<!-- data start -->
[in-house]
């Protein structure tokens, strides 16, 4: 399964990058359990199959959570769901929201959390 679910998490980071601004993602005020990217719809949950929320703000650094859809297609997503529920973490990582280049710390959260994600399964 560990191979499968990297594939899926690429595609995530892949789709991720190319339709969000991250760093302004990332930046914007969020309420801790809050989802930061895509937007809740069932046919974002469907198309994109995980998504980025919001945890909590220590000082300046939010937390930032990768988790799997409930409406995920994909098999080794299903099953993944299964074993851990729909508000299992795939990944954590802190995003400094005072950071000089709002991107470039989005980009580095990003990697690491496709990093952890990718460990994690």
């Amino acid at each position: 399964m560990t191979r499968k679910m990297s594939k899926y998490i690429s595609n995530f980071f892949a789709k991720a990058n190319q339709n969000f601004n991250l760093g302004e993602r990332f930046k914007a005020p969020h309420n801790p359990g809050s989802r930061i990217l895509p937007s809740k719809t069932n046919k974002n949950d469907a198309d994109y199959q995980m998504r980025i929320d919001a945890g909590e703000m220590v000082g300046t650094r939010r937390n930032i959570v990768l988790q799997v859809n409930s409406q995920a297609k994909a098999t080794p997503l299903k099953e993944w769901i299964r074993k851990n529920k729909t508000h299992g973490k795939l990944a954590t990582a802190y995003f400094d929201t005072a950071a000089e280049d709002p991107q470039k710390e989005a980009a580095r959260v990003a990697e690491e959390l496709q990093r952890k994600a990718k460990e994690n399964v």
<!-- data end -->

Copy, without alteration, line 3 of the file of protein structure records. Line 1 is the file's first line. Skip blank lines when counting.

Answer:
């Amino acid at each position: 399964m560990t191979r499968k679910m990297s594939k899926y998490i690429s595609n995530f980071f892949a789709k991720a990058n190319q339709n969000f601004n991250l760093g302004e993602r990332f930046k914007a005020p969020h309420n801790p359990g809050s989802r930061i990217l895509p937007s809740k719809t069932n046919k974002n949950d469907a198309d994109y199959q995980m998504r980025i929320d919001a945890g909590e703000m220590v000082g300046t650094r939010r937390n930032i959570v990768l988790q799997v859809n409930s409406q995920a297609k994909a098999t080794p997503l299903k099953e993944w769901i299964r074993k851990n529920k729909t508000h299992g973490k795939l990944a954590t990582a802190y995003f400094d929201t005072a950071a000089e280049d709002p991107q470039k710390e989005a980009a580095r959260v990003a990697e690491e959390l496709q990093r952890k994600a990718k460990e994690n399964v």